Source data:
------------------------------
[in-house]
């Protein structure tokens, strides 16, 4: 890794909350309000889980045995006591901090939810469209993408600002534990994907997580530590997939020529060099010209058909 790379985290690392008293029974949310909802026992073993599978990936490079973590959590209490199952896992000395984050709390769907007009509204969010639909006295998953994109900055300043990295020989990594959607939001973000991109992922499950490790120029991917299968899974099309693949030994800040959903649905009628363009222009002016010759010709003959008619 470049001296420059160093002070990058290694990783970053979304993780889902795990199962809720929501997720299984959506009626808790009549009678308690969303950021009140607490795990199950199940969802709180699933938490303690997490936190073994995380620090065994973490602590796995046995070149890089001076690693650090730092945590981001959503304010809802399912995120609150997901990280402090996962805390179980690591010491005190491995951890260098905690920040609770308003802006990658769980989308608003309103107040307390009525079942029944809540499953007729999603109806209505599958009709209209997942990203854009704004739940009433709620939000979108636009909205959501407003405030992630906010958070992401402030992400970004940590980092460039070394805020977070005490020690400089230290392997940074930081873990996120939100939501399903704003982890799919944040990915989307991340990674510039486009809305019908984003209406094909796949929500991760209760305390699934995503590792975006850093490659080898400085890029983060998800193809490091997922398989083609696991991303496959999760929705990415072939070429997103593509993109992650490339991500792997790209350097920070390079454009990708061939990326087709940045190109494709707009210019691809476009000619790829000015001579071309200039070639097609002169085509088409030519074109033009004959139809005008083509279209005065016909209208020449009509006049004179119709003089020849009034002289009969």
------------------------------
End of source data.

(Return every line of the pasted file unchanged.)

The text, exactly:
[in-house]
């Protein structure tokens, strides 16, 4: 890794909350309000889980045995006591901090939810469209993408600002534990994907997580530590997939020529060099010209058909 790379985290690392008293029974949310909802026992073993599978990936490079973590959590209490199952896992000395984050709390769907007009509204969010639909006295998953994109900055300043990295020989990594959607939001973000991109992922499950490790120029991917299968899974099309693949030994800040959903649905009628363009222009002016010759010709003959008619 470049001296420059160093002070990058290694990783970053979304993780889902795990199962809720929501997720299984959506009626808790009549009678308690969303950021009140607490795990199950199940969802709180699933938490303690997490936190073994995380620090065994973490602590796995046995070149890089001076690693650090730092945590981001959503304010809802399912995120609150997901990280402090996962805390179980690591010491005190491995951890260098905690920040609770308003802006990658769980989308608003309103107040307390009525079942029944809540499953007729999603109806209505599958009709209209997942990203854009704004739940009433709620939000979108636009909205959501407003405030992630906010958070992401402030992400970004940590980092460039070394805020977070005490020690400089230290392997940074930081873990996120939100939501399903704003982890799919944040990915989307991340990674510039486009809305019908984003209406094909796949929500991760209760305390699934995503590792975006850093490659080898400085890029983060998800193809490091997922398989083609696991991303496959999760929705990415072939070429997103593509993109992650490339991500792997790209350097920070390079454009990708061939990326087709940045190109494709707009210019691809476009000619790829000015001579071309200039070639097609002169085509088409030519074109033009004959139809005008083509279209005065016909209208020449009509006049004179119709003089020849009034002289009969």